There’s a tiny bit of work involved in growing peas, but the reward of fresh peas is well worth the effort.
You have to start by having the faith and maybe a little bit of courage to go out to the garden on a cold day in mid-March, or whenever it seems like there is just a glimmer of spring in your garden, and sow the seeds. You think it is just too cold and the seeds are going to freeze and rot in the ground but they don’t.
Soon enough, the pea seeds sprout and the seedlings break through the crust of the ground. You have to watch and protect those seedlings because hungry rabbits will devour them if they find them and can get to them.
Then you have to provide some support for the pea vines to climb up. It’s really best to put the support in place when you sow the seeds.
The peas climb up the support and then soon you see the first blooms, usually white. You know then it won’t be much longer when you’ll see pods start to form.
Then one day you go out to the garden and notice the pods are plumping up a bit and you look them over and find the plumpest pod, just for a taste test. You pick it, carefully break it open, and run your thumb down through the pod to release all the peas into your hand. It’s a short trip to your mouth and then you are transported back to your childhood and your dad’s garden and remember the peas he grew. You remember sitting on the back patio with him, shelling peas, and talking about whatever.
Before long, enough of the pea pods in your garden are ready to be picked, so you pick them and sit down on your own patio, quietly shelling out peas, thinking back to what it must have been like when your dad was a kid on a farm in southern Indiana. They grew peas, enough peas to eat in the spring and then can for eating for the rest of the year.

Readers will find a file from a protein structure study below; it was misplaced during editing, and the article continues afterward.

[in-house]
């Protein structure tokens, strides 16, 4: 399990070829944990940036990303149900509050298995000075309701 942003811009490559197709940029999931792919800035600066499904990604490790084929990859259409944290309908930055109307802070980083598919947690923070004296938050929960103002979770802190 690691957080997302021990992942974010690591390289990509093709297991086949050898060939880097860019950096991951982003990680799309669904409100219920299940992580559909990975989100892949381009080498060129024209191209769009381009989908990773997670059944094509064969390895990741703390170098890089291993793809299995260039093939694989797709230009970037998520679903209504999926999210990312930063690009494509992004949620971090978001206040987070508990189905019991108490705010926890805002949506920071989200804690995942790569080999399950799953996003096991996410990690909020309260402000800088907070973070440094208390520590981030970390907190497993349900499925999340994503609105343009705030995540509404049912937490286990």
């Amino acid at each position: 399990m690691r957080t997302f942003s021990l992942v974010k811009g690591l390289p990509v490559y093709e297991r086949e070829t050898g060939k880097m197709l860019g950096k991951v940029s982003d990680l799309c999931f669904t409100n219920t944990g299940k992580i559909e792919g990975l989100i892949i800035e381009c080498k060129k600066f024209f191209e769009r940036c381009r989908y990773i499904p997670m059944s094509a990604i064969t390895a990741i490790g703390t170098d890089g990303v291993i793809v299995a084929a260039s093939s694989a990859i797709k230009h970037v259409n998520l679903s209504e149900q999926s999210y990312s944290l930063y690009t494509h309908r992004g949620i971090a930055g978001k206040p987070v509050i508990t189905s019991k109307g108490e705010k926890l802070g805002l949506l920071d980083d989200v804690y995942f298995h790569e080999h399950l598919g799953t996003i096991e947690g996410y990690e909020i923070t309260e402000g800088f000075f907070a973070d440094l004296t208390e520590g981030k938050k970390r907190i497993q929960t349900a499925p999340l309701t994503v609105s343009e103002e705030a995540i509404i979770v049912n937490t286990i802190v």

How many rows of peas must they have grown? Many more rows than the 20 foot row in your garden. You think about everyone sitting on the porch of the big white farmhouse, shelling out peas. Your dad, his brothers, later his youngest sister, his parents, his grandparents. You imagine them talking quietly to one another, trading stories, maybe talking about what they were going to do that night, the next day or for the weekend. You hear the wind in the trees and wonder if it still carries with it the echoes of their long ago voices.
I don’t generally like peas. I never order peas in a restaurant or buy canned or frozen peas.I don’t mind peas in vegetable soups but would never eat split pea soup. But I love my fresh grown peas. I love planting them, picking them, shelling them out and eating them fresh. I put them on salads or just eat a few as a snack.
I grow the variety ‘Green Arrow’ because it has more peas per pod and it’s the variety my Dad grew. I make sure the bed where I’ll plant them is ready in the fall so in the spring, on March 17th in my area, I can sow the seeds after just a light raking of the soil. Technically, the soil temperature needs to be 40 degrees Fahreheit or higher, and it always is by then. By mid-June I am picking peas and enjoying them fresh.
I will always plant peas.